D-Wave Quantum Inc. was the first commercial company to enter the quantum computing market. The company was founded in 1999 and developed their first commercial product, a 128 qubit quantum annealing processor called the D-Wave One in 2011. The Quantum Computing Report published our first report about them in August 2015 with the announcement of the D-Wave 2X. Their forthcoming quantum processor, called Advantage2, will be D-Wave’s sixth generation processor. They are also currently developing a gate-based fluxonium processor to provide a solution path for some applications that cannot use a quantum annealer. D-Wave is now a public company after completing a SPAC merger in August 2022. In this article we will take a look at their overall strategy, roadmap, and progress, both technically and commercially, to provide an update on the company.

Commercial Progress

We talk about Quantum Advantage often in these pages, but there is actual something even more important which I will call Quantum Production Revenue. After all, governments and venture capitalists are investing billions into quantum companies and they would certainly like to see a return on their investment in the form of commercial revenue. And what they want to see is something more than the occasional runs to demonstrate a Proof-of-Concept (POC) or to test out a new algorithm. They want to see end users using quantum in regular production usage for recurring revenue.

Some theorists will opine that a quantum annealing technology will not be able to surpass the best classical approaches. As expected, D-Wave does not quite agree and points to a recent paper published in Nature titled Quantum critical dynamics in a 5,000-qubit programmable spin glass as evidence that their quantum annealing processor can be significant faster that classical approaches for certain 3D spin glass optimization problems. But, more importantly, enterprise IT managers and corporate data analysts may not always choose a solution on what is theoretically the best, but what solution is the easiest to implement. D-Wave has several pieces of software and services will do this which will give them an advantage over other quantum hardware providers who have yet to do this. Perhaps highly quantum savvy PhDs and Postdocs who can do it themselves won’t need these tools. But for someone working within a commercial organization looking to achieve quick results, these tools can be very helpful.

In a recent presentation, D-Wave has disclosed that they have several dozen customer currently working with to explore using their annealers, 26 are developing proof-of-concepts, and two customers, the Pattison Food Group and Satispay, that have completed the proof-of-concepts and are now starting production. In addition, the company indicated that will have additional customers moving from POC to production in the next two quarters. D-Wave asserts that they are the only quantum company that has customers who have progressed to this level.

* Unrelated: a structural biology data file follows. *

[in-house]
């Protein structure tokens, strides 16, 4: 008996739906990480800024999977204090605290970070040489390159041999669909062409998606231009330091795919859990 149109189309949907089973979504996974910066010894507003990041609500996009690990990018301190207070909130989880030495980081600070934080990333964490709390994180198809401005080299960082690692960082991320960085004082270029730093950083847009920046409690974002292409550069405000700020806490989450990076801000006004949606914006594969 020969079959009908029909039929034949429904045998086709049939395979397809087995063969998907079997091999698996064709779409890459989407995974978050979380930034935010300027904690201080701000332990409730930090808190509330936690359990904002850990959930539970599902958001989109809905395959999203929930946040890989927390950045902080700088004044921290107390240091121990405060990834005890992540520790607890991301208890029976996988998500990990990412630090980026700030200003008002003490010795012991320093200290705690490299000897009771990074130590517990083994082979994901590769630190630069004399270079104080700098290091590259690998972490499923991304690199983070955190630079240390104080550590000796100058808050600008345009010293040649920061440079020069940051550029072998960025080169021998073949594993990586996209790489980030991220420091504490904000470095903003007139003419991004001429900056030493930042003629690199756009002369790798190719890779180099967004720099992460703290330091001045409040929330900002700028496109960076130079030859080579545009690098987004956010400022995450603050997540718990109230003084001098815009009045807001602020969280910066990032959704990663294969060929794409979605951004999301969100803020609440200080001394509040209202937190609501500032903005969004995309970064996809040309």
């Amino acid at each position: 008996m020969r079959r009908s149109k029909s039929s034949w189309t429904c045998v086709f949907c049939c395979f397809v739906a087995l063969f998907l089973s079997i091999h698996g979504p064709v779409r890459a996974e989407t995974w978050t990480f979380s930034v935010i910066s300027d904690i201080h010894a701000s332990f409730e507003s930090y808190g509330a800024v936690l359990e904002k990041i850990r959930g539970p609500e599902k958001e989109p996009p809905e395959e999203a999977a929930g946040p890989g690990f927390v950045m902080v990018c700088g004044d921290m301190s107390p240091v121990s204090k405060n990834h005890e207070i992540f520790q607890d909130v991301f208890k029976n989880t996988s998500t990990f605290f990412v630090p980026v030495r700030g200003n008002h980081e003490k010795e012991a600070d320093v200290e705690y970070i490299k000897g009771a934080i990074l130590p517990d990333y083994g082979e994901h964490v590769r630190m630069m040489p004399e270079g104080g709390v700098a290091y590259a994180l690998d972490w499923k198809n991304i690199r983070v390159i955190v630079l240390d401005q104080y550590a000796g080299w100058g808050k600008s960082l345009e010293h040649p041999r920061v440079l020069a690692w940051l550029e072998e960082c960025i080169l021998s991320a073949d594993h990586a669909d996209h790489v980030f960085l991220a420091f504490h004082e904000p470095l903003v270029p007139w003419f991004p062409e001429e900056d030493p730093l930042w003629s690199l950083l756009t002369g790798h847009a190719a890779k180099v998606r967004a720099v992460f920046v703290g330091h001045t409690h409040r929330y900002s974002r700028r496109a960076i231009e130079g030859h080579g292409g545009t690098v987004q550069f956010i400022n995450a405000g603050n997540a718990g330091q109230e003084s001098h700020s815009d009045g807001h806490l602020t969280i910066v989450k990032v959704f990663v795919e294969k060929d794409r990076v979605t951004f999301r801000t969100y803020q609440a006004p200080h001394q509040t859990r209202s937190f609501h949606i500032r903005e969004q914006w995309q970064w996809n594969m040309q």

Chart Descripting Production Employments. Credit: D-Wave

Software and Services

One important piece of technology that D-Wave has developed and enhanced over the years include their Solvers. This is software that allows a problem to be inputted at a high level as a quadratic model and the software will compile it to a hardware configuration that can run on the quantum annealer. Their original solver only allowed variables in the Binary Quadratic Model (BQM) to be specified as a 0 or 1. But over the years, the company has extended their solver to handle Discrete Quantum Models (DQM) and later a Constrained Quadratic Model (CQM) which can handle continuous variables as well as constraints. D-Wave has a next generation solver in development that will be released later this year that will provide even more improved performance for a growing set of use cases (see chart below). The company has also continued to improve its Ocean software which provides tools for software development in a hybrid quantum/classical environment. And their Leap Quantum Cloud Service provides real-time and secure cloud access to quantum computers and hybrid solvers

Chart Showing Early Results of D-Wave’s Next Generation Hybrid Solver. Credit: D-Wave

D-Wave positions themselves as a company that can provide practical quantum computing today and has a focus on landing new customers and moving them to production as quickly as possible. To that end, they previously established a Professional Services group that can provide assistance at a different levels to help customers from problem discovery, proof-of-concept, pilot production, and/or achieving full production. As part of D-Wave’s thrust to accelerate customer’s time to market, they are developing a series of POCs and standard offerings that customers may be able to start with and modify for their own use case. This would result in the customers getting into production much faster than having to formulate a problem from scratch. D-Wave’s roadmap for creating vertical specific POCs and standardized offerings is shown below: